The Heart's Witness Against Muhammad: The Murder of Ka'b bin Al-Ashraf
To exchange reason for Muhammad's Islam is a Mephistophelian bargain
Ka'b bin al-Ashraf, a chief of the Jewish tribe of Banu Nadi, was another victim of Muhammad's rise to power which personifies the alleged prophet's moral failings. Once Muhammad gained political power and the ability for force his will on others, some of the Jewish tribes around him grew mistrustful and opposed both his message and his rising influence. Muhammad ordered Ka'b bin al-Ashraf's murder, and authorized deception in the process.
The Fifth Commandment, if Muhammad knew it expressly at all, did not apply to Muhammad in his view. He doubtfully read Exodus, since he was supposed to be illiterate. Perhaps it might have done him some good had he read, "Thou shalt not kill. (Exodus 20:13; Deut. 5:17) It would also have done him well to have heard Jesus' angle on that commandment. (Matt. 5:21-22). He certainly seems not to have been open to the divine injunction that prohibited murder that was contained in the recesses of his heart, i.e., the natural law.
But in Muhammad's view, there was no need to read the Scriptures prior to his supposed revelations; they were corrupted on Muhammad's account (See Qur'an 5:13, 41.). And whatever was therein contained was of no moment since, by the supposed revelations of Allah which came to us through the mouth of Muhammad, whatever Muhammad did was perfect. If the Fifth Commandment has to take a back seat to Muhammad's "perfect" desires, and if the unwritten law of God in the heart of every man that says one should not kill an innocent man had to be squelched, then so be it: Allah and his messenger know best.
Unlike Yahweh, Allah did not say, "Thou shalt not kill." Rather, Allah said, "Thou shalt kill." Or so Muhammad would have it where it was to his political advantage.
Ka'b bin al-Ashraf, a chief of the Jewish tribe of Banu Nadi, was another victim of Muhammad's rise to power which personifies the alleged prophet's moral failings. Once Muhammad gained political power and the ability for force his will on others, some of the Jewish tribes around him grew mistrustful and opposed both his message and his rising influence.
Though Muhammad had ostensibly entered into an informal treaty with the Jewish tribes in the town of Yathrib (which later was known as Medina), there was tension between Muhammad's followers and the Jewish tribes, including the Banu Nadi. (This seems to be a chronic feature of Islam's relationship with its neighbors, even to this day.)
Al-Ashraf, it may be conceded, was an opponent of Muhammad, believed Muhammad a false prophet, and opposed himself to Muhammad's worrisome rise.
After Muhammad's victory at the battle of Badr, al-Ashraf grew particularly concerned. But is that a crime?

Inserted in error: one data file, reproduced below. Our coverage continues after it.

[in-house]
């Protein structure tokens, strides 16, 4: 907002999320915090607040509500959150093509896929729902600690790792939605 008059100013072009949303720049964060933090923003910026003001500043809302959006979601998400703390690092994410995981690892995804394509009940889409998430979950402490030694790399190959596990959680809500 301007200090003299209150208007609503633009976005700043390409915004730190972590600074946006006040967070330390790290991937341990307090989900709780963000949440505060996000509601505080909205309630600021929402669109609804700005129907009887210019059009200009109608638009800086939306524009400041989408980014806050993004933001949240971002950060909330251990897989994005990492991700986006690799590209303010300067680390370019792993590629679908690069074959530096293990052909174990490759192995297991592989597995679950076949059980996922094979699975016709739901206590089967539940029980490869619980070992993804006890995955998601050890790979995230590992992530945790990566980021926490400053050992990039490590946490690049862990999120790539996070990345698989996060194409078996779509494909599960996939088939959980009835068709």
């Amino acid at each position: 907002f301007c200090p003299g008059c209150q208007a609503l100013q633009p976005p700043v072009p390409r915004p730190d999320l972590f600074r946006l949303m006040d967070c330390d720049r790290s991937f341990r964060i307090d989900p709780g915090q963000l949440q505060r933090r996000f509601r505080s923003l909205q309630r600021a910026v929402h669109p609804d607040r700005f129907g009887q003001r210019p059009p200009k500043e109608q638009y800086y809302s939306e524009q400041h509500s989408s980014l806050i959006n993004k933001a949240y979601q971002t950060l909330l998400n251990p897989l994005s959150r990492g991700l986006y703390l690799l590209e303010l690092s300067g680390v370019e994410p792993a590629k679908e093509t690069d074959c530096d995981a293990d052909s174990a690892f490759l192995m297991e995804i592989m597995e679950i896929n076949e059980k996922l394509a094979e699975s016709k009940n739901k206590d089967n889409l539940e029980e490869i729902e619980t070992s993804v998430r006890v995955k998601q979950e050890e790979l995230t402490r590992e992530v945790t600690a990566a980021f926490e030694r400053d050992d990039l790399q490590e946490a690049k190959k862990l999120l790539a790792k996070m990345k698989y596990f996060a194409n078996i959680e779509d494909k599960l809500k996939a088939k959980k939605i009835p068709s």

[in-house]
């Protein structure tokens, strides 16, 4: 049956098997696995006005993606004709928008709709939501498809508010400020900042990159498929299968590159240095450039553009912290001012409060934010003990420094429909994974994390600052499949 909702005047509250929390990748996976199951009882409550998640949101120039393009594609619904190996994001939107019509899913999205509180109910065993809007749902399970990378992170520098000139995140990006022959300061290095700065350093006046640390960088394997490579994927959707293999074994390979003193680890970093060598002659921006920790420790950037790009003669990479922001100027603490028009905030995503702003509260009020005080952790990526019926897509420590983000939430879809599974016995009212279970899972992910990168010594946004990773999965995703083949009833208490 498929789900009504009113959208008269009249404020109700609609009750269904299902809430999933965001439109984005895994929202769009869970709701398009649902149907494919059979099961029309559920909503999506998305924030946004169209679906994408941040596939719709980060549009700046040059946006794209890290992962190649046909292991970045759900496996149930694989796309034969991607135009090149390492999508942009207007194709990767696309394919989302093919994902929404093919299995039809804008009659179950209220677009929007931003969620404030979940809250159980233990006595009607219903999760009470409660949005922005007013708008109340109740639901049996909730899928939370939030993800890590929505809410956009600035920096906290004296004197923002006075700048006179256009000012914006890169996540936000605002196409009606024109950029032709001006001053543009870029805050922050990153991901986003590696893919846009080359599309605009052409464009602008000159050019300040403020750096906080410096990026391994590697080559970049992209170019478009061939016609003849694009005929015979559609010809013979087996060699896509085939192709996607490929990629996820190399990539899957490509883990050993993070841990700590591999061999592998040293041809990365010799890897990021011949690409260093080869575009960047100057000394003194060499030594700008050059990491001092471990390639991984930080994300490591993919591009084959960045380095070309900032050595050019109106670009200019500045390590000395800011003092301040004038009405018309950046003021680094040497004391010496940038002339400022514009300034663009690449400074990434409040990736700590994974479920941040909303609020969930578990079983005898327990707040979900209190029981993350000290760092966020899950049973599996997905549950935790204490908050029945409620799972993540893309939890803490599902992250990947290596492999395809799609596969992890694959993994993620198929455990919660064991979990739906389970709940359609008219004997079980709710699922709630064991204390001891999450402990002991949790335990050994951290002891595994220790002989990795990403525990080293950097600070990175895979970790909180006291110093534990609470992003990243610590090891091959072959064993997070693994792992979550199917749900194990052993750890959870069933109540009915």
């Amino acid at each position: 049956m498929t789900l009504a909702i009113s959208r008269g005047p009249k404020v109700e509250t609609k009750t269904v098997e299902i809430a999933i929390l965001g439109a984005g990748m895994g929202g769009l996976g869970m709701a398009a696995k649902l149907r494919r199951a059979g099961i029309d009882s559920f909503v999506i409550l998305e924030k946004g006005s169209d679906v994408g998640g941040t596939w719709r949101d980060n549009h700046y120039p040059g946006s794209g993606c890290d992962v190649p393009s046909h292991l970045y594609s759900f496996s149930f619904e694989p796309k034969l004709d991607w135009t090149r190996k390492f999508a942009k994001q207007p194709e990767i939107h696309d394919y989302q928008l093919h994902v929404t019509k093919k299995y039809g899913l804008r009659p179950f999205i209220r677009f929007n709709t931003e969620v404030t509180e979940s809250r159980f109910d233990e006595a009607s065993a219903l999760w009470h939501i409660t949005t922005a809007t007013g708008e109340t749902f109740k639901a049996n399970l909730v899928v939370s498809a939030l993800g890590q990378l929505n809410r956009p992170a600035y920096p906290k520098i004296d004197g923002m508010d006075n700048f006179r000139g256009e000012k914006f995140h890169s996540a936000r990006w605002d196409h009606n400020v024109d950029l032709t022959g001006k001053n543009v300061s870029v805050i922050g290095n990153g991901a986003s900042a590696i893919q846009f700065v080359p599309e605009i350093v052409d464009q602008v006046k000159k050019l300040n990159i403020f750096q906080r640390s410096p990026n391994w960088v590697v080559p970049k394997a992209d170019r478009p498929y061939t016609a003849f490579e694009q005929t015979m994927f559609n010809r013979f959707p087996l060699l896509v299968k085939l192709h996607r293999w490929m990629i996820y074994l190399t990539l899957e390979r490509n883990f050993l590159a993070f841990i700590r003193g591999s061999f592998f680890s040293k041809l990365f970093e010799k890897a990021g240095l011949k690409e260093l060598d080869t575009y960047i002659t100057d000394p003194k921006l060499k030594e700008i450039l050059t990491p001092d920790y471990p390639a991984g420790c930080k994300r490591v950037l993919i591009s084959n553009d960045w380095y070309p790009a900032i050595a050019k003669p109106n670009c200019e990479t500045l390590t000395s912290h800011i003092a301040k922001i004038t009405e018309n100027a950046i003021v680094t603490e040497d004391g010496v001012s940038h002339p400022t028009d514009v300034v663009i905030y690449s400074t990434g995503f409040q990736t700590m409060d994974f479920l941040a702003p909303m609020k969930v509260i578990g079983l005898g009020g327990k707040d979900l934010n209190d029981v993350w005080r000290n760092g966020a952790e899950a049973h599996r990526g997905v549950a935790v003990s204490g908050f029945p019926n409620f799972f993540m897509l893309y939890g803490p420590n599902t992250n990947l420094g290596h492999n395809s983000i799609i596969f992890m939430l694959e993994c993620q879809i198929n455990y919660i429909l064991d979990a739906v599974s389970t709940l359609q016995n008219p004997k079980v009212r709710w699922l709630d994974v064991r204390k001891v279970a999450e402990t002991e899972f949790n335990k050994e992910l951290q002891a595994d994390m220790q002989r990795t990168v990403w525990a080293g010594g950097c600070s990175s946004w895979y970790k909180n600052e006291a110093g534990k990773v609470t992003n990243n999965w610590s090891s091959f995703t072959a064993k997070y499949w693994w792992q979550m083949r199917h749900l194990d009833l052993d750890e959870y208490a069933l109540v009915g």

It was from Muhammad's vantage point. In Muhammad's eyes, opposition to him and his doctrine and will was anathema: nay, it was more than that; it was a virtual death sentence.
Moreover, Muhammad was like the devil, "the proud spirit [who] cannot endure to be mocked," as St. Thomas More put it, and al-Ashraf mocked both Muhammad and the Muslim women. "He [al-Ashraf] inveighed against the apostle," wrote a plaintive poem at the loss by the Quraysh tribe defeated at Badr, and "composed amatory verses of an insulting nature about Muslim women," Muhammad's biographer Ibn Ishaq tells us.
This was the extent of his alleged crimes.
The enmity between al-Ashraf and Muhammad and Muhammad's response to it is found in several sources, including Sahih al-Bukhari 3.45.687 and 5.59.369. The second hadith is particularly long, so only parts will be quoted here. The hadith begins:
"Allah's messenger said 'Who is willing to kill Ka'b bin Al-Ashraf who has hurt Allah and His apostle?'
Thereupon Maslama got up saying, 'O Allah's messenger! Would you like that I kill him?'
The prophet said, 'Yes.'
Maslama said, 'Then allow me to say a (false) thing (i.e., to deceive Ka'b).' The prophet said, 'You may say it.'"
So here we have two questionable moral lapses by Muhammad to the Realpolitik of the day. The first: a willingness to put a political opponent to death--political murder. The second: a willingness to use all manners of deceit to advance the political murder--lying. Here we find an instance of the questionable doctrine of taqiyya, or dissimulation, approved by the alleged prophet of Allah, the Arab war idol and transformed moon god who--unlike Christ who says, "I am the truth" (John 14:6)--says of himself that he is the "best of deceivers," Allahu khayru al-makirina, (Qur'an 3:54).
Based on the pretense that, as an opponent of Muhammad, he wanted to borrow a camel load or two of food, Maslama visited al-Ashraf at night and, together with his foster brother Abu Naila, was ...
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